OBJECTIVE: To understand the impact of Black race on breast cancer (BC) presentation, treatment, and survival among Hispanics. SUMMARY OF BACKGROUND DATA: It is well-documented that non-Hispanic Blacks (NHB) present with late-stage disease, are less likely to complete treatment, and have worse survival compared to their non-Hispanic White (NHW) counterparts. However, no data evaluates whether this disparity extends to Hispanic Blacks (HB) and Hispanic Whites (HW). Given our location in Miami, gateway to Latin America and the Caribbean, we have the diversity to evaluate BC outcomes in HB and HW. METHODS: Retrospective cohort study of stage I-IV BC patients treated at our institution from 2005-2017. Kaplan-Meier survival curves were generated and compared using the log-rank test. Multivariable survival models were computed using Cox proportional hazards regression. RESULTS: Race/ethnicity distribution of 5951 patients: 28% NHW, 51% HW, 3% HB, and 18% NHB. HB were more economically disadvantaged, had more aggressive disease, and less treatment compliant compared to HW. 5-year OS by race/ethnicity was: 85% NHW, 84.8% HW, 79.4% HB, and 72.7% NHB (P < 0.001). After adjusting for covariates, NHB was an independent predictor of worse OS [hazard ratio:1.25 (95% confidence interval: 1.01-1.52), P < 0.041)]. CONCLUSIONS: In this first comprehensive analysis of HB and HW, HB have worse OS compared to HW, suggesting that race/ethnicity is a complex variable acting as a proxy for tumor and host biology, as well as individual and neighborhood-level factors impacted by structural racism. This study identifies markers of vulnerability associated with Black race and markers of resiliency associated with Hispanic ethnicity to narrow a persistent BC survival gap.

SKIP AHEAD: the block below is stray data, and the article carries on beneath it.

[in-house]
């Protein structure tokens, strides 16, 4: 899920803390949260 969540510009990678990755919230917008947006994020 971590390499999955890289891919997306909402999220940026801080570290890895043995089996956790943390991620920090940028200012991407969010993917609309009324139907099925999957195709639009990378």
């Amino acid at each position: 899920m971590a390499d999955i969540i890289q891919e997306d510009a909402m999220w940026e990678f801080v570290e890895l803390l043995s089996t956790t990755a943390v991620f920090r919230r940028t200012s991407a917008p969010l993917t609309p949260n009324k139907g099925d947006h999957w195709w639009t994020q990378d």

ASJC Scopus subject areas